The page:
Databases designed for a specific kind of user will often include unique search options to meet that user group's needs. Often, these options can be found by clicking on the Advanced Search link within the database. Databases that cater to the needs of researchers expect users to look for study types, though anticipation of user needs varies from database to database.
In ERIC EBSCOHost, an education database, the advanced search options allow the user to search for full text, peer reviewed, date published, and whether the searcher wants a document or a journal. In the publication type search box, the choices become very broad indeed. Choices that will help you find research and research studies include:
This option focuses on what is included in the document, not the document format or purpose. Choose this option when you are interested in the inclusion of the data, or a detailed discussion of the data, in the document.
Notice that there are 4 categories of "Reports," and that a descriptive, evaluative, or even general report can also include data or the results of a study. This option will help you locate the write-up of a study, which may or may not include the data collected. This is a good choice when the format and/or purpose of the study relates to your intended use of the document.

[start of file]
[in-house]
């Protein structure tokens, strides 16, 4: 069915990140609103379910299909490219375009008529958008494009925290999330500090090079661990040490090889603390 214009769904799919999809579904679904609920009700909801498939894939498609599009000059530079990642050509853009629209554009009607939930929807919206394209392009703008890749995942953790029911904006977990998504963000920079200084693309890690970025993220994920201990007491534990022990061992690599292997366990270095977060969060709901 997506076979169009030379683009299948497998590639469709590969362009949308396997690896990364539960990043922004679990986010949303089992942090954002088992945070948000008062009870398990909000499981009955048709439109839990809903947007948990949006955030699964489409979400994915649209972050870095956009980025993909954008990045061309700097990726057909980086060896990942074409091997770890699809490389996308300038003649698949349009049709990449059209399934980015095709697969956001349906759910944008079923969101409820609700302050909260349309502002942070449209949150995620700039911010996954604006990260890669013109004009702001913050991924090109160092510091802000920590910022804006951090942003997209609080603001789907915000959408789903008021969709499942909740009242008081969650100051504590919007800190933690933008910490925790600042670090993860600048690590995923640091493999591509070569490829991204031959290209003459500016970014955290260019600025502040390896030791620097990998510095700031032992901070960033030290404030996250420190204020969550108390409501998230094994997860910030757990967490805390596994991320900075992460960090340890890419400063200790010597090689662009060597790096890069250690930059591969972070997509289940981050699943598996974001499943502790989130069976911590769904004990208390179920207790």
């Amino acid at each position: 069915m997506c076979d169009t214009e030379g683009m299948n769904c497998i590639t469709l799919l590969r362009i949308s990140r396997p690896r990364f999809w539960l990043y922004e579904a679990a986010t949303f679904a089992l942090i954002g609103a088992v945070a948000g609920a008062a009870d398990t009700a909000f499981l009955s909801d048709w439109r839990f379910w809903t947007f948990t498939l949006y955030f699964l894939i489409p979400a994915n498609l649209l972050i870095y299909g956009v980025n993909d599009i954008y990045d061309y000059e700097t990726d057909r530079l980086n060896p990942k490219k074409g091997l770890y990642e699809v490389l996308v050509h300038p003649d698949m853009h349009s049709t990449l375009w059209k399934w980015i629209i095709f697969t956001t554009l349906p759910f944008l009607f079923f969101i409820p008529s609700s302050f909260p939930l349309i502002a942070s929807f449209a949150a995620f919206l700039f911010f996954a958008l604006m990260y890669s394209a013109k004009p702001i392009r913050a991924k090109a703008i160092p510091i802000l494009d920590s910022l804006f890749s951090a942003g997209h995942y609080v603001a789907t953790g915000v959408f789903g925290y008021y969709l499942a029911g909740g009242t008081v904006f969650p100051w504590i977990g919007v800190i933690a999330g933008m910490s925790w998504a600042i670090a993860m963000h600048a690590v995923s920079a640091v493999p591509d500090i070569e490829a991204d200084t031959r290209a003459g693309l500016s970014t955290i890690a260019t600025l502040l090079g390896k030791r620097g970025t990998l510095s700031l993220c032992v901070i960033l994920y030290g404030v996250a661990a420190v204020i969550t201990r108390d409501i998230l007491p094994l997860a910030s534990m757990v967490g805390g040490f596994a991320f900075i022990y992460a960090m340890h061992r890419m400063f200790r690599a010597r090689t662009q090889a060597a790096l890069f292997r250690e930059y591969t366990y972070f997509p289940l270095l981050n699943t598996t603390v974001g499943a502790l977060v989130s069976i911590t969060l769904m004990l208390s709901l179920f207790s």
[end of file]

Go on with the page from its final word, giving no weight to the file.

This option will pull up documents that included tests, questionnaires, or surveys as one of the research instruments used. Often, the instrument will be included in the document. Use this option when you want to review research projects that used these kinds of assessment measures, or when you would like to see examples of tests, questionnaires, or surveys.
Because ERIC's intended audience is generally education practitioners, the choices in "Publication Type" do not reflect other assessment options that are more of interest to the researcher. To find more granularity for research instrument searches, you could try a keyword search for the type of quantitative research project you are interested in, or it might be necessary to find a database geared toward researchers, like PsychINFO.
In the PsychINFO Advanced Search, also an EBSCO database interface, more options relevant to research are available, such as age groups, classification codes, and population group. PsychINFO also has options for Methodology, with headings and subheadings, that can help me search for exactly the kind of study I am interested in: empirical study, field study, interview, literature review, or mathematical model.
Under mathematical model, I can choose "quantitative study," and then with my search term "educational leadership," I can explore the database's holdings, which at its most general gives me 1,370 documents:
However, I have to bear in mind the kinds of articles I will find in the PsychINFO database. There are quite a few educational journals included in this database, but many of them will focus on research instead of practice.
Different databases have different advantages, and using the advanced search features to determine what kinds of limiters are available will help you determine, very quickly, which databases will be of most use for your particular research project.